5 Common Title Issues You Might Face

Posted by CourthouseDirect.com Team - 28 March, 2014


common title issuesEveryone knows that humans are prone to error. Where property titles are concerned, there are numerous ways mistakes can happen, both intentional and unintentional. As a real estate agent, oil or gas company representative, or anyone with interest in a specific property, existing title issues can manifest, leading to project disruption, litigation and frustration for everyone involved. Though there are many others, here are the five common title issues that could be a cause for concern.

The Issues

  • Liens. It’s not possible to fully comprehend the fiscal responsibility of previous owners. In some cases, bills left unpaid can result in a financial institution or lender owning part or all of a property. If an unknown lien is affecting ownership, any plans to develop, sell or improve upon a property must be put on hold.
  • Forgery. Documents that were completed fraudulently can become intertwined with deed information for a specific property. When this occurs, it will take time to track and correct the forged documents before an accurate picture of property ownership is portrayed in public records.
  • Document errors. Errors happen and always will. A simple error in one or two places in public records can result in an inability to determine true land ownership until further research is conducted. Even the smallest error can result in significant delays, particularly for professionals with interest in the land.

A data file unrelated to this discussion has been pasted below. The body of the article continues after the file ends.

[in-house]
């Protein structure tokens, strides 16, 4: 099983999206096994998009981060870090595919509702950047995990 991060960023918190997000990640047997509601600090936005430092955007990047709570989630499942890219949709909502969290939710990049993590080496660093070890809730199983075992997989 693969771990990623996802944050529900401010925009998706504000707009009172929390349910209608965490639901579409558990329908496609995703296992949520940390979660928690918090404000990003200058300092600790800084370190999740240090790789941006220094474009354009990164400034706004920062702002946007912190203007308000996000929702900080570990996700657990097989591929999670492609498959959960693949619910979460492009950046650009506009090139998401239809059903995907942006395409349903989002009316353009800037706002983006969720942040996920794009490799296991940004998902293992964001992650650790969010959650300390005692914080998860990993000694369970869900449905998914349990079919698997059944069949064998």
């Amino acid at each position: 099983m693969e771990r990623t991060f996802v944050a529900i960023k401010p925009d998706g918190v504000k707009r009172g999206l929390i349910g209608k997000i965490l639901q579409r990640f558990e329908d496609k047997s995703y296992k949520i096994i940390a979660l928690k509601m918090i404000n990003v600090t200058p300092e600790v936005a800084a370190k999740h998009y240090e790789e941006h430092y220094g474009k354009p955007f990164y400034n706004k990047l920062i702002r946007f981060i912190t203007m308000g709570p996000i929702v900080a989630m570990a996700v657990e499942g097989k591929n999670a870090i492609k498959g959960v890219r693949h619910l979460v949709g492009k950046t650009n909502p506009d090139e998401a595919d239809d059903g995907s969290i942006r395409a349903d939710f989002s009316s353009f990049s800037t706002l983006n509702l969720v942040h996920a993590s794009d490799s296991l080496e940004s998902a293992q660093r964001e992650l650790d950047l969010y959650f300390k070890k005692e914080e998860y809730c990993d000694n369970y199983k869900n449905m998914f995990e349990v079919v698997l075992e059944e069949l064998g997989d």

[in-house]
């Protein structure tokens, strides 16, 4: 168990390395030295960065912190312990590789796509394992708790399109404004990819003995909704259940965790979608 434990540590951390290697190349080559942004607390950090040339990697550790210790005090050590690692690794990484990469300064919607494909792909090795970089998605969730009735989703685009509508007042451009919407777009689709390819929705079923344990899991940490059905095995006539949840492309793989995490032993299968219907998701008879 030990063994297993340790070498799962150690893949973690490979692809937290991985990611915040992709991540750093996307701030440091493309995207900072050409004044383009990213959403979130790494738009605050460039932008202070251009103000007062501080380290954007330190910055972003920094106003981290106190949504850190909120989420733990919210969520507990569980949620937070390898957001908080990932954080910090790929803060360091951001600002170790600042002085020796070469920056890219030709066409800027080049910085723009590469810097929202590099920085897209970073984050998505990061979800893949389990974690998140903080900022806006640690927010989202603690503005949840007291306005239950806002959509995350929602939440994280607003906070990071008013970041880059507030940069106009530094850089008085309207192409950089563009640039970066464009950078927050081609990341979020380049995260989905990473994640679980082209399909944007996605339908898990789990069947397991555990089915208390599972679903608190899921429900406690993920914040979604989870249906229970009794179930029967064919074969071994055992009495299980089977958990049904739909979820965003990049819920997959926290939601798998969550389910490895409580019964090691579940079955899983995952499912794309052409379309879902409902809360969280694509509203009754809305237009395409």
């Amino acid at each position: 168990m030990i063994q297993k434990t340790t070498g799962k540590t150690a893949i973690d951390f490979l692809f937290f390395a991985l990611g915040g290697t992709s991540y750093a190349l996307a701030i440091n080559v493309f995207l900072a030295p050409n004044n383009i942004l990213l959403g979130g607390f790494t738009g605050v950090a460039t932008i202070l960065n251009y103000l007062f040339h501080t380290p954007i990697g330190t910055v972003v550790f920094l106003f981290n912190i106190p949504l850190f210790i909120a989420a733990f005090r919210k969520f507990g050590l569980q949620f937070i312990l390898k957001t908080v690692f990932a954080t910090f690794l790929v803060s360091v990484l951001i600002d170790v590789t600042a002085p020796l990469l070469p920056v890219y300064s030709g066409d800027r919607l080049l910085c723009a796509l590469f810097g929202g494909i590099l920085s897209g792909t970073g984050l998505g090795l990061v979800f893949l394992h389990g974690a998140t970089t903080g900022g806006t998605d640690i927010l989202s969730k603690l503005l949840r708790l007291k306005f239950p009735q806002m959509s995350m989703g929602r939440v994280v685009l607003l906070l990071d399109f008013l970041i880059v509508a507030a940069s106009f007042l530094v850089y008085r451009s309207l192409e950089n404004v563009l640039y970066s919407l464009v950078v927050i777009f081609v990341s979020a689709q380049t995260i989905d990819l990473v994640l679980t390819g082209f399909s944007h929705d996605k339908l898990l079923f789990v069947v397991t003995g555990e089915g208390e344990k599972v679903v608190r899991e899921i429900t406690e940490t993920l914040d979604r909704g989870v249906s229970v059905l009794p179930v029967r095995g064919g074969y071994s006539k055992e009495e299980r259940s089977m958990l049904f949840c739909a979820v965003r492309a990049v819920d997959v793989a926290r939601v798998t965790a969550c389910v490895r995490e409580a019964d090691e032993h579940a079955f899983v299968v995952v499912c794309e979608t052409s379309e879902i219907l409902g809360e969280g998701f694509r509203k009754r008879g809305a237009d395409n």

• Survey disputes. Sometimes, disputes occur between land surveys. One property owner may have documentation that portrays a tract of land differently than another. If you are a professional with interest in the land, a survey dispute between owners can affect your ability to move forward with a project – and cost company downtime.
  • Missing heirs. After the death of a property owner, probate issues can put property ownership in jeopardy. If no one was assigned to take over ownership or if unassigned heirs attempt to take part or all of a property, any work being conducted is subject to delay until legal ownership of the property is determined.

Can Online Public Records Help?

A study by the American Land Title Association (ALTA) found that 25 percent of all residential property transactions require “curative action” before closing.

If obtaining documents directly from the source, little help is offered when there’s a significant title issue. As a land professional, however, your ability to work may be affected by unresolved liens, disputes or ownership issues.

Given these common title issues, and others like them, it’s wise to enlist the help of professionals to correct any existing title problems.

Topics: Legal

Recent Posts

What are the Features of a Title Plant?

read more

What You Need to Know About Texas Public Records

read more

How to Eliminate Issues Locating Child Support Liens

read more